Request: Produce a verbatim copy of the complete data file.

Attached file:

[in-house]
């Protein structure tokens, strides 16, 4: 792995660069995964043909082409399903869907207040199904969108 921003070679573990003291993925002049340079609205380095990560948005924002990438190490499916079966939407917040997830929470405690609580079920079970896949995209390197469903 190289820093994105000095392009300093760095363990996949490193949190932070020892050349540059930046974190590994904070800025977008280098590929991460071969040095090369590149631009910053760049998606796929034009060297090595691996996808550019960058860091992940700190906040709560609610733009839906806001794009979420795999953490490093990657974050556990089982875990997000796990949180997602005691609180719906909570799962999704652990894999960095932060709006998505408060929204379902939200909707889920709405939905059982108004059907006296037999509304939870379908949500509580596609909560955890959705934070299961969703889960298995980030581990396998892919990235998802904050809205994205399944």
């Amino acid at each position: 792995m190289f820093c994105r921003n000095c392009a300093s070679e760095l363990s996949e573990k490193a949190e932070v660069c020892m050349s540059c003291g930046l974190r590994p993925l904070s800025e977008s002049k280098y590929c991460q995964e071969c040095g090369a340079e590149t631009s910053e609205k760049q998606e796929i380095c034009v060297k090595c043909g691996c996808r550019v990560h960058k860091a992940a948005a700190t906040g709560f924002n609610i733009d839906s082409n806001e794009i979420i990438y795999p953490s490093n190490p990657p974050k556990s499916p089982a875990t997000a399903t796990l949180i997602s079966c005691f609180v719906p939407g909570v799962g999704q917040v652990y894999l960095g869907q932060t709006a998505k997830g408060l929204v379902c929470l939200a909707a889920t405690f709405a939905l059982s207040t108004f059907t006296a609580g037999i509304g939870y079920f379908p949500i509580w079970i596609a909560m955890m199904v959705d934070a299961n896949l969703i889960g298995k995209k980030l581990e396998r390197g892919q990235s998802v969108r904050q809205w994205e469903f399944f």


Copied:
[in-house]
């Protein structure tokens, strides 16, 4: 792995660069995964043909082409399903869907207040199904969108 921003070679573990003291993925002049340079609205380095990560948005924002990438190490499916079966939407917040997830929470405690609580079920079970896949995209390197469903 190289820093994105000095392009300093760095363990996949490193949190932070020892050349540059930046974190590994904070800025977008280098590929991460071969040095090369590149631009910053760049998606796929034009060297090595691996996808550019960058860091992940700190906040709560609610733009839906806001794009979420795999953490490093990657974050556990089982875990997000796990949180997602005691609180719906909570799962999704652990894999960095932060709006998505408060929204379902939200909707889920709405939905059982108004059907006296037999509304939870379908949500509580596609909560955890959705934070299961969703889960298995980030581990396998892919990235998802904050809205994205399944």
């Amino acid at each position: 792995m190289f820093c994105r921003n000095c392009a300093s070679e760095l363990s996949e573990k490193a949190e932070v660069c020892m050349s540059c003291g930046l974190r590994p993925l904070s800025e977008s002049k280098y590929c991460q995964e071969c040095g090369a340079e590149t631009s910053e609205k760049q998606e796929i380095c034009v060297k090595c043909g691996c996808r550019v990560h960058k860091a992940a948005a700190t906040g709560f924002n609610i733009d839906s082409n806001e794009i979420i990438y795999p953490s490093n190490p990657p974050k556990s499916p089982a875990t997000a399903t796990l949180i997602s079966c005691f609180v719906p939407g909570v799962g999704q917040v652990y894999l960095g869907q932060t709006a998505k997830g408060l929204v379902c929470l939200a909707a889920t405690f709405a939905l059982s207040t108004f059907t006296a609580g037999i509304g939870y079920f379908p949500i509580w079970i596609a909560m955890m199904v959705d934070a299961n896949l969703i889960g298995k995209k980030l581990e396998r390197g892919q990235s998802v969108r904050q809205w994205e469903f399944f």